My main excuses for a lack of substance in the article are that I was feeling quite sick that week and wasn't on my game, and also I am really crap at thinking/doing/responding-intelligently-to-questions on the spot. Especially when strangers are involved. Another complication is that I am currently working on two very different 'lines' of work. They were developed in different ways, for different reasons. Many of the questions I was asked had more than one answer. I think my tendency was to offer one vague or muddled answer instead.
The writer, Megan Backhouse, seems a lovely, energetic lady, who is competent at her work, but i'm afraid I didn't give her a lot to go on.
A few notes then:
-Links to my stockists can be found on the right hand side of the screen. In Melbourne that's Craft Victoria, Save Yourself, Small Pieces and Ursa.
-a small correction, I work at Northcote Pottery Supplies, as opposed to Northcote Pottery (Australasia).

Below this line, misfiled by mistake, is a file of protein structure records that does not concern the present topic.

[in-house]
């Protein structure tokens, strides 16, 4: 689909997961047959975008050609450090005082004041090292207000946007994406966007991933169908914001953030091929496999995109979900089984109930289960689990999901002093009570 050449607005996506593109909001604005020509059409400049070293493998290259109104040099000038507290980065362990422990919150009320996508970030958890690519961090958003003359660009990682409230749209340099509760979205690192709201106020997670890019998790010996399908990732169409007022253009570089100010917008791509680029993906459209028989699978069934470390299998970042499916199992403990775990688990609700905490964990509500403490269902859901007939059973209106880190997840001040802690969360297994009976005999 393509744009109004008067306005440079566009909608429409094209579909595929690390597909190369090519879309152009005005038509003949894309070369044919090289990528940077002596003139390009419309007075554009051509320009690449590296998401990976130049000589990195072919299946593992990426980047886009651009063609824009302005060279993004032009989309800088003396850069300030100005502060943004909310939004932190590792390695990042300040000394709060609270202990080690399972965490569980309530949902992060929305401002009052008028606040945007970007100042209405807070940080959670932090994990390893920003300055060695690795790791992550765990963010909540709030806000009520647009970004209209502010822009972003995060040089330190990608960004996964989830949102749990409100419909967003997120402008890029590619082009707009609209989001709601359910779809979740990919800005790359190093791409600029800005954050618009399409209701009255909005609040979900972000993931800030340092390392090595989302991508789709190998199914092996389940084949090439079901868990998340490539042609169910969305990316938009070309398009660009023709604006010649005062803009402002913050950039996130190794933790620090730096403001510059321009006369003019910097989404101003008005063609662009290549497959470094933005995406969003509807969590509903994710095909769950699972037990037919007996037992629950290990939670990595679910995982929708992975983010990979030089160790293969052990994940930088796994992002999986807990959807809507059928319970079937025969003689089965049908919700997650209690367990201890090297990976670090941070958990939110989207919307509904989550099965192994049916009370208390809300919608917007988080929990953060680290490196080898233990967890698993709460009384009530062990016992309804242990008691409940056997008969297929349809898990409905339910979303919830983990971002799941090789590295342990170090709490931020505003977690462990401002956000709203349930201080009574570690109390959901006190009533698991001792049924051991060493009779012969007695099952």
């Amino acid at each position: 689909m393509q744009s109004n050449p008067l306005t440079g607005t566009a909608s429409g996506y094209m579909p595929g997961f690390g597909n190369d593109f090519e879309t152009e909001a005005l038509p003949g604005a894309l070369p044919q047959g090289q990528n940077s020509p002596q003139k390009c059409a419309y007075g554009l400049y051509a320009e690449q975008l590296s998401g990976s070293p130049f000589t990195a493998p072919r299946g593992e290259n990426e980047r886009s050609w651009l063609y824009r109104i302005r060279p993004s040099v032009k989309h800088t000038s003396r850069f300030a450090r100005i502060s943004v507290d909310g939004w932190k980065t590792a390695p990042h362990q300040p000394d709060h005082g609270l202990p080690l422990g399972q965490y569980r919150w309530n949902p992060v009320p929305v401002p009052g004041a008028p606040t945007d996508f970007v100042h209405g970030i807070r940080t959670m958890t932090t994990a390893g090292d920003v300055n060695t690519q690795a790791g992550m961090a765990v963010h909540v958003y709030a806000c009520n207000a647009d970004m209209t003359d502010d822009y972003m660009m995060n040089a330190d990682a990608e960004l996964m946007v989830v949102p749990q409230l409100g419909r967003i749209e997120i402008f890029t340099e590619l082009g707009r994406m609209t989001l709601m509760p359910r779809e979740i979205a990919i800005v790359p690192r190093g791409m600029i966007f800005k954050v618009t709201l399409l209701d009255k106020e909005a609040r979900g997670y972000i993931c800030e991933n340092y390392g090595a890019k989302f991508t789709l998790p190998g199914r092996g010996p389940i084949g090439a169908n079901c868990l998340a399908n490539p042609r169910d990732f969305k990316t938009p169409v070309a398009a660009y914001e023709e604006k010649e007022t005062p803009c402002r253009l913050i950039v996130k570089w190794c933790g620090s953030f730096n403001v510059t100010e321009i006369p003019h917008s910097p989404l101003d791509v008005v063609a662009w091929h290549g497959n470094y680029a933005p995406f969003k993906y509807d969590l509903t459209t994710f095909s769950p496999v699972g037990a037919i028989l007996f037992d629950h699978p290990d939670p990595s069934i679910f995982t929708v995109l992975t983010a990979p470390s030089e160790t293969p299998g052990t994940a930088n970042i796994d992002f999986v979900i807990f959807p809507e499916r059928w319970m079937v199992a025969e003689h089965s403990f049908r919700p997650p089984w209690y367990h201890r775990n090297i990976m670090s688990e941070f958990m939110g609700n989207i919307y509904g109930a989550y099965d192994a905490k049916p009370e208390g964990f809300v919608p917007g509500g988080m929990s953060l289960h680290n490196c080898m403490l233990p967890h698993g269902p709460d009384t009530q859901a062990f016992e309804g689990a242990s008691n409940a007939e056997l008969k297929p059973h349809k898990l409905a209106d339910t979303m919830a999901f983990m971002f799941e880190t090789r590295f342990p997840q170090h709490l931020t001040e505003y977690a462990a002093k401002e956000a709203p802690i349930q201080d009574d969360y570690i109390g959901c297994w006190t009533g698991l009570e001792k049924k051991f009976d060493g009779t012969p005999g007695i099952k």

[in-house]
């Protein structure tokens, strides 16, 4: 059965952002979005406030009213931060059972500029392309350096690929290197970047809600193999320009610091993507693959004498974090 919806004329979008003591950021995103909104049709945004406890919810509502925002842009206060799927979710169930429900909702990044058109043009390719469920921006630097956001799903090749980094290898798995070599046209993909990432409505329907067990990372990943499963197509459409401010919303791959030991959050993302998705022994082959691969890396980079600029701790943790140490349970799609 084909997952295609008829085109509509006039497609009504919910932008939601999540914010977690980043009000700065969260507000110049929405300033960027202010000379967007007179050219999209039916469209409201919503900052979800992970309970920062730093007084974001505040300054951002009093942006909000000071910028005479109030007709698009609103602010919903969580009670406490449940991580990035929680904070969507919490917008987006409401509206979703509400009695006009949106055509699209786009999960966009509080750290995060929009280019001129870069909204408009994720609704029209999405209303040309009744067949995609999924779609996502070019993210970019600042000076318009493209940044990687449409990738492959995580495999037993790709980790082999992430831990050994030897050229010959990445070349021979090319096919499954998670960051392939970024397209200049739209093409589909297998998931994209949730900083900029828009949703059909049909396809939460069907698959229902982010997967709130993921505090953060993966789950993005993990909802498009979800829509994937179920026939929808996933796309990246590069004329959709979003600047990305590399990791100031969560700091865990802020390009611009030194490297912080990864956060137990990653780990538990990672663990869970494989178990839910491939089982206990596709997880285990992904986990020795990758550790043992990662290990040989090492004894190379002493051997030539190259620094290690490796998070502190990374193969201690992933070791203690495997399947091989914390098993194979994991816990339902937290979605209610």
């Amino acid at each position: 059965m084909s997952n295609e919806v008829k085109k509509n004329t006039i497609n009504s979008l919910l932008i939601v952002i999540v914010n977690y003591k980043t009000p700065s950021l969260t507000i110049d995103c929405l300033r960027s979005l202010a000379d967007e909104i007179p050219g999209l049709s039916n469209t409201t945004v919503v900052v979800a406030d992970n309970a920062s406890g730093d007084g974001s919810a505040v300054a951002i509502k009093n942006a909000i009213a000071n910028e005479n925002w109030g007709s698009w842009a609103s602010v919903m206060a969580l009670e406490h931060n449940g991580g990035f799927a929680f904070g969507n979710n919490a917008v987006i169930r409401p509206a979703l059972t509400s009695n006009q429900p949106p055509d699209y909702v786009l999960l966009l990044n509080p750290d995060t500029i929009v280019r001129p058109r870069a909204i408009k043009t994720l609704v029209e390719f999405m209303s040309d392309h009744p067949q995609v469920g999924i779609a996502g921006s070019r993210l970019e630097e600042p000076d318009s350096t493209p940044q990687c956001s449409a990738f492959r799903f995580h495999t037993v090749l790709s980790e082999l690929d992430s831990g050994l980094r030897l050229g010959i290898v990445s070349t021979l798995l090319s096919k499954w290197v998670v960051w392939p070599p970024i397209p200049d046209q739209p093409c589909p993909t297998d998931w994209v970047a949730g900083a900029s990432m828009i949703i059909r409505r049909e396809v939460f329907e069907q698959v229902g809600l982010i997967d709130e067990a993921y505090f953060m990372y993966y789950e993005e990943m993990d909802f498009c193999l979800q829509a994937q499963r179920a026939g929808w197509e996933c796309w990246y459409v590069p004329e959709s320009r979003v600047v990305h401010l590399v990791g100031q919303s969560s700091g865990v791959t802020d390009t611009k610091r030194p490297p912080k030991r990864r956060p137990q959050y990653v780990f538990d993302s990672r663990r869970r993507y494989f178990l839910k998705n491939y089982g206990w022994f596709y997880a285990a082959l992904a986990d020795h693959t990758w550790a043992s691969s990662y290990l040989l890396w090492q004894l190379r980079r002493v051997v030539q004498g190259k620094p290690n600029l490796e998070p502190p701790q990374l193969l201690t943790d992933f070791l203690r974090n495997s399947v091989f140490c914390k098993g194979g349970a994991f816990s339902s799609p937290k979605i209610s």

-Back home I wasn't applying glaze in "layers" but using resist methods to apply glazes side by side, with, as Backhouse says, very clean lines in between.
|circa 2008 Midfire, pointed bottom cup, multiple glazes|
-I find my creative process relies on these sorts of restrictions. I was without a potters wheel, so I began building with slabs. Without a kiln, I change my work to make transport to the kilns less of a headache. Without restrictions I would be overwhelmed with possibilities and I wouldn't know where to start.
-"What Vachon wants out of her crockery are pieces that feel good in the hand or on the mouth and that don't have thin parts that will chip off" There is something really embarrassing about this. Like my main goal is that bits won't chip off. I truely dislike chipped feet or lips. But there obviously more to my work than sturdiness! I just don't know how to put it into words.